1.00

0.5 (0.2–1.1)

0.5 (0.2–1.0)

0.3 (0.1–0.7)

<0.01

9 to 12 m o n th s

Wheeze with a positive skin prick test

3 (1.9)

1 (0.6)

3 (1.9)

0 (0)

1.00

0.7 (0.1–9.6)

1.8 (0.2–16.1)

#

0.5

Prolonged rhinitis with a positive skin prick test

1 (0.7)

0 (0)

0 (0)

2 (1.3)

1.00

#

#

#

#

Atopic eczema with a positive skin prick test

3 (2.0)

2 (1.3)

1 (0.7)

3 (2.0)

1.00

0.6 (0.0–7.0)

0.4 (0.0–4.9)

#

0.2

Positive skin prick test

34 (20.0)

26 (15.8)

12 (7.3)

20 (11.3)

1.00

0.9 (0.4–1.8)

0.4 (0.2–0.96)

0.5 (0.2–1.2)

0.03

12 to 15 months

Wheeze with a positive skin prick test

0 (0)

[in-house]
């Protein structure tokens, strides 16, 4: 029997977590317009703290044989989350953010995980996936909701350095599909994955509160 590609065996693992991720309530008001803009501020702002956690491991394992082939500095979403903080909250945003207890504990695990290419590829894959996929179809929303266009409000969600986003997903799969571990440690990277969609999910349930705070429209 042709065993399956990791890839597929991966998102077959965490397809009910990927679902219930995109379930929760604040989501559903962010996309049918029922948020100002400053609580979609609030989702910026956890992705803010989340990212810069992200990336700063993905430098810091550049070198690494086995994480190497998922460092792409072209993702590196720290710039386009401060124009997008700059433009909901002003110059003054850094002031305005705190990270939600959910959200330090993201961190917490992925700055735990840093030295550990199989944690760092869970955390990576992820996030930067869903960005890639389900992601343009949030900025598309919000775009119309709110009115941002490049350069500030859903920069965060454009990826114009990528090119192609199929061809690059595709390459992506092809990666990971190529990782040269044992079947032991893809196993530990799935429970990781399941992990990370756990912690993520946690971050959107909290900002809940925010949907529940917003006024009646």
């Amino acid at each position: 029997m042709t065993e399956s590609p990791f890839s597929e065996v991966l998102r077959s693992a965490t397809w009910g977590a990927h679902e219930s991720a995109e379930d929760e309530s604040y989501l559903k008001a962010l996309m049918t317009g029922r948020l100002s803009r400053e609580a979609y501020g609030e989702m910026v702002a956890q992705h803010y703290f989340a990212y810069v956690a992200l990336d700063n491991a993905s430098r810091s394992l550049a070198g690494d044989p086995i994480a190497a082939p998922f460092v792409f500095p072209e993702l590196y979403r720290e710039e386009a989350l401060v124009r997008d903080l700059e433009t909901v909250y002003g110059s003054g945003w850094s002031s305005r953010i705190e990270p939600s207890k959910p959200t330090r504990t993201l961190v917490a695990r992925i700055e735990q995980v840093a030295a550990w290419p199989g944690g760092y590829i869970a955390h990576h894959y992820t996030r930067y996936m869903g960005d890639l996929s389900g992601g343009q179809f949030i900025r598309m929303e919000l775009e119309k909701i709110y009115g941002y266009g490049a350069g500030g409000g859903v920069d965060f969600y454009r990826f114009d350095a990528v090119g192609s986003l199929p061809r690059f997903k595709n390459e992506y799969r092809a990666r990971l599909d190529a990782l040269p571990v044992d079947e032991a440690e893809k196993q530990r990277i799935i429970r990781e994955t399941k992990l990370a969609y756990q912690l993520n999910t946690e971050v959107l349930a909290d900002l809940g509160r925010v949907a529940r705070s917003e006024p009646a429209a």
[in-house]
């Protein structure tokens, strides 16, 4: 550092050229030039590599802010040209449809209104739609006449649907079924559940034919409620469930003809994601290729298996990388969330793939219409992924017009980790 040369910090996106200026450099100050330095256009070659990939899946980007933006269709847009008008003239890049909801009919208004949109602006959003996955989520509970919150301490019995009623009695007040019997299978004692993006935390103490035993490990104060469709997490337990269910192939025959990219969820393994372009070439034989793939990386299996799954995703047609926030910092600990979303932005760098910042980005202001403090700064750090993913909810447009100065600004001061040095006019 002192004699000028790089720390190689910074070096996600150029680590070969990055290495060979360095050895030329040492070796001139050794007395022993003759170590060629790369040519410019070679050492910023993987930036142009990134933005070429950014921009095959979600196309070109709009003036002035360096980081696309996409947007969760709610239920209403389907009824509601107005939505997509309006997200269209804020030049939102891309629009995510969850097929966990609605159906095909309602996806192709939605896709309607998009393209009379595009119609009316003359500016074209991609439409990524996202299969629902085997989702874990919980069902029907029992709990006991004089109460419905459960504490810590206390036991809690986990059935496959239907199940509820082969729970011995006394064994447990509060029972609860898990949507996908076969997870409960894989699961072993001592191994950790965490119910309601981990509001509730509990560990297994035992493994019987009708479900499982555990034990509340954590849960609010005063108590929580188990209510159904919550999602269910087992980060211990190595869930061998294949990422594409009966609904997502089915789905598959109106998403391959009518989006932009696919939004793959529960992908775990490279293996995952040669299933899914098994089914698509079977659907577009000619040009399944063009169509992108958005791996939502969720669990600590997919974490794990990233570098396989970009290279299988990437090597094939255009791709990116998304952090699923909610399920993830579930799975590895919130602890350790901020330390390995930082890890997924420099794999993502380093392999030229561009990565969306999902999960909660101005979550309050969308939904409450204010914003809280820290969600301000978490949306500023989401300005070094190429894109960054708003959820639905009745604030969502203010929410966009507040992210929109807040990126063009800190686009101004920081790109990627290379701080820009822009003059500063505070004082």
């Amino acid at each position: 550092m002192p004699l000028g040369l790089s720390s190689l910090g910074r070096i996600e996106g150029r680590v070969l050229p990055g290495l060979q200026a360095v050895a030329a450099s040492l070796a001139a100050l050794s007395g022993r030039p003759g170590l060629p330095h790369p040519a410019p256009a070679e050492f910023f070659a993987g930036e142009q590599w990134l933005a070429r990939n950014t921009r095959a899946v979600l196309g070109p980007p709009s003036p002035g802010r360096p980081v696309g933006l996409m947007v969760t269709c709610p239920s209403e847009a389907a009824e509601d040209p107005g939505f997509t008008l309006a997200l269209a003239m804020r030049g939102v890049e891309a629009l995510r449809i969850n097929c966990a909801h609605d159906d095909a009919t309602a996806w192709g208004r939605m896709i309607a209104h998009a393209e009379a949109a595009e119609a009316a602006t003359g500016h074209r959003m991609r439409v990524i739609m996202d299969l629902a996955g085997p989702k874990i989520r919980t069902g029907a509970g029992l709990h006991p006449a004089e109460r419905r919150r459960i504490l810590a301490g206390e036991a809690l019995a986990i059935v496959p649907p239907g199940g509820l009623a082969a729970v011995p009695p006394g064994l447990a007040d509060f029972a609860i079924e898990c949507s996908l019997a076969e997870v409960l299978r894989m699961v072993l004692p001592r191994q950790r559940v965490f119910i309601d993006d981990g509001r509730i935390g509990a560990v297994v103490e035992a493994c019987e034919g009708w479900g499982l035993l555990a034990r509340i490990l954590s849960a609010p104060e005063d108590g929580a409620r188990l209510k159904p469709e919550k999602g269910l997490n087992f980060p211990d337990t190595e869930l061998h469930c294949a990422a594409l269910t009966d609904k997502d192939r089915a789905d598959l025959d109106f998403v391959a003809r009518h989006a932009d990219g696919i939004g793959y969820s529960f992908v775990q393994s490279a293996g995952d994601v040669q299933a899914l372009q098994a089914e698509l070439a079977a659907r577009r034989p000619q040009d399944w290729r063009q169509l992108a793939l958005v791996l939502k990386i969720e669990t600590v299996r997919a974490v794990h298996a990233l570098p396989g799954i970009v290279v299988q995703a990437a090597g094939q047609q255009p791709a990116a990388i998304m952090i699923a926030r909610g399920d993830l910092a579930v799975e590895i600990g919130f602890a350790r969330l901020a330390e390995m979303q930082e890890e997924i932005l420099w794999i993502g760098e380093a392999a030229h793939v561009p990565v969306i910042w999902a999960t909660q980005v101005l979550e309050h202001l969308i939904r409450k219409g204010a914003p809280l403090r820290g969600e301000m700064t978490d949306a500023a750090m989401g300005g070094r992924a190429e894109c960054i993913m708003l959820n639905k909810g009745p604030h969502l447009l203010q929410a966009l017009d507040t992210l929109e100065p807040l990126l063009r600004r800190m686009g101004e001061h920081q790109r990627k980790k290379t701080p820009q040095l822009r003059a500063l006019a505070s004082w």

3 (1.7)

0 (0)

1 (0.6)

1.00

#

#

#

#

Prolonged rhinitis with a positive skin prick test

0 (0)

0 (0)

0 (0)

0 (0)

1.00

#

#

#

#

Atopic eczema with a positive skin prick test

1 (0.6)

0 (0)

0 (0)

2 (1.2)

1.00

#

#

#

#

Positive skin prick test

32 (17.7)

25 (14.3)

19 (11.2)

20 (11.3)

1.00

0.7 (0.3–1.4)

0.5 (0.2–1.0)

0.4 (0.2–0.8)

<0.01

Weight gain at 0–3 months adjusted for birthweight for gestational age and sex, family history of allergy, ethnicity, sex, gestational age, breastfeeding, maternal education levels, maternal height and maternal BMI Weight gain (Kg) at 3–6 months, 6–9 months, 9–12 months and 12–15 months were adjusted for the baseline weight at the beginning of the period, family history of allergy, ethnicity, sex, breastfeeding, maternal education levels, maternal height and maternal BMI

#Not estimable, owing to insufficient number of children with studied outcomes Effects of infant weight gain on allergic outcomes

Values in italics have reached statistical significance with p-value <0.05